The Mule: "No. It does exist. There is going to be a slight change in tactics. You will have to go out once again – one last time. But with another in joint command."

Pritcher looks surprised. "Who, Sir?"

The Mule: "There's a young man here in Kalgan. Bail Channis."

Pritcher: "I've never heard of him, Sir."

The Mule: "No, I imagine not. But he's got an agile mind, he's ambitious – and he's not Converted."

With this introductory conversation Asimov reveals a major theme of this chapter – the limits and utility of control. You might recall that when we first met Captain Pritcher he was a highly effective intelligence operative for the Foundation, but that he had an unorthodox and often problematic style in the eyes of his superiors. He just wasn’t particularly good at taking orders. He was one of the first to recognize the danger of the Mule because he had a habit of thinking unconventionally, and saw the patterns of the Mule’s activities clearly from the outset, though Mayor Indbur’s agenda had been to clamp down on the traders on Haven who were refusing to pay their taxes. Pritcher had been explicitly ordered there but ignored his orders and went to Kalgan instead, where he met Toran, Bayta, and Magnifico for the first time. Now he had become the ultimate order-follower. The Mule had implanted within him an unbreakable devotion, which was the antithesis of what had made him so effective as an intelligence operative. We’ll see throughout this chapter that Pritcher understands this at a deeper level and it frustrates him terribly and undermines his ability to serve the Mule as he clearly desires. He’s really one of the most tragic figures Asimov has created in the series.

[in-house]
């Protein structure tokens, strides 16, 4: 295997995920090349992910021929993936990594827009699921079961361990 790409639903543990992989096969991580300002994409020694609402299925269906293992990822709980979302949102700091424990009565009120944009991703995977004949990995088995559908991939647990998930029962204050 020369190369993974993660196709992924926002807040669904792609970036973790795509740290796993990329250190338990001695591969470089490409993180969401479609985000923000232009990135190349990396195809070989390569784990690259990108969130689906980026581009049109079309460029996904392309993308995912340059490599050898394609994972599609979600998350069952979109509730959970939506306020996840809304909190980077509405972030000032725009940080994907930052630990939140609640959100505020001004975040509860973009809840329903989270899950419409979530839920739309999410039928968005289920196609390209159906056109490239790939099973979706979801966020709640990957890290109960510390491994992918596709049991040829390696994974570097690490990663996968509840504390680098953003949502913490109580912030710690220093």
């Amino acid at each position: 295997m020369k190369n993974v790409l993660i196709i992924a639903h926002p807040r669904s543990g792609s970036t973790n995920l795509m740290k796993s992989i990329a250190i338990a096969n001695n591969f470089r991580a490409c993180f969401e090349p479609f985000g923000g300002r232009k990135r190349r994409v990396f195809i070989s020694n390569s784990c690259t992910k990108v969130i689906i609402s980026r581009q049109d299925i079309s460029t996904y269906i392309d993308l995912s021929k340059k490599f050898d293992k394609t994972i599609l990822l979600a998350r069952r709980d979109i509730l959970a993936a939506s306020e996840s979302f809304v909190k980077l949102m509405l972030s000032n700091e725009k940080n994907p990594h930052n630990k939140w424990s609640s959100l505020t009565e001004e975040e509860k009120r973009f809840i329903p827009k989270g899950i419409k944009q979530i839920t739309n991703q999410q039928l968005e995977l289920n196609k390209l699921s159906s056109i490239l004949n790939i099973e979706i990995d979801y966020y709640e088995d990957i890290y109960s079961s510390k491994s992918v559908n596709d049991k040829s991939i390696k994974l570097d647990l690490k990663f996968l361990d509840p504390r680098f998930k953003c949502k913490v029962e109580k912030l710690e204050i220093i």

Bail Channis is another story entirely. He’s a charming and handsome rising star in Kalgan society, and more than a bit of a smart ass. As the Mule said, he’s not converted, but he is ambitious, and the Mule thinks he might be more useful to his purposes due to his freedom of thought. After dismissing Pritcher, Channis finds himself face-to-face with the new master of the galaxy and doesn’t appear to be intimidated in the least. He wastes no time in letting the Mule know that he is eager to get involved.

Channis: "There are those that say a renewal of the Galactic Offensive is being planned. It is a hope with me that such is true and that I might play an appropriate part."

The Mule asks, "Then you think there is a Second Foundation?"

Channis: "Why not? It would make things so much more interesting."

The Mule: "And you find interest in it as well?"

Channis: "Certainly. In the very mystery of it!”

Rumors had been circulating for some time regarding this mysterious Second Foundation for which the Mule had been searching. With no hard facts available the rumors had ramped up to a fever pitch among some – that this mysterious group had developed extraordinary mental capabilities, that they may even have become pure mind and have the capacity to do terrible things at a great distance. The people knew of the Mule’s awesome power, and any group that had remained free of his control must be frightfully advanced. The Mule wanted to know if Channis was in this camp.

The Mule: “Do you subscribe to this mind-power notion?”

Channis laughed. "Galaxy, no! Do you think creatures like that would stay on their own planet? No, sir. I think the Second Foundation remains hidden because it is weaker than we think."

The Mule: "In that case, I can explain myself very easily. How would you like to head an expedition to locate the Second Foundation?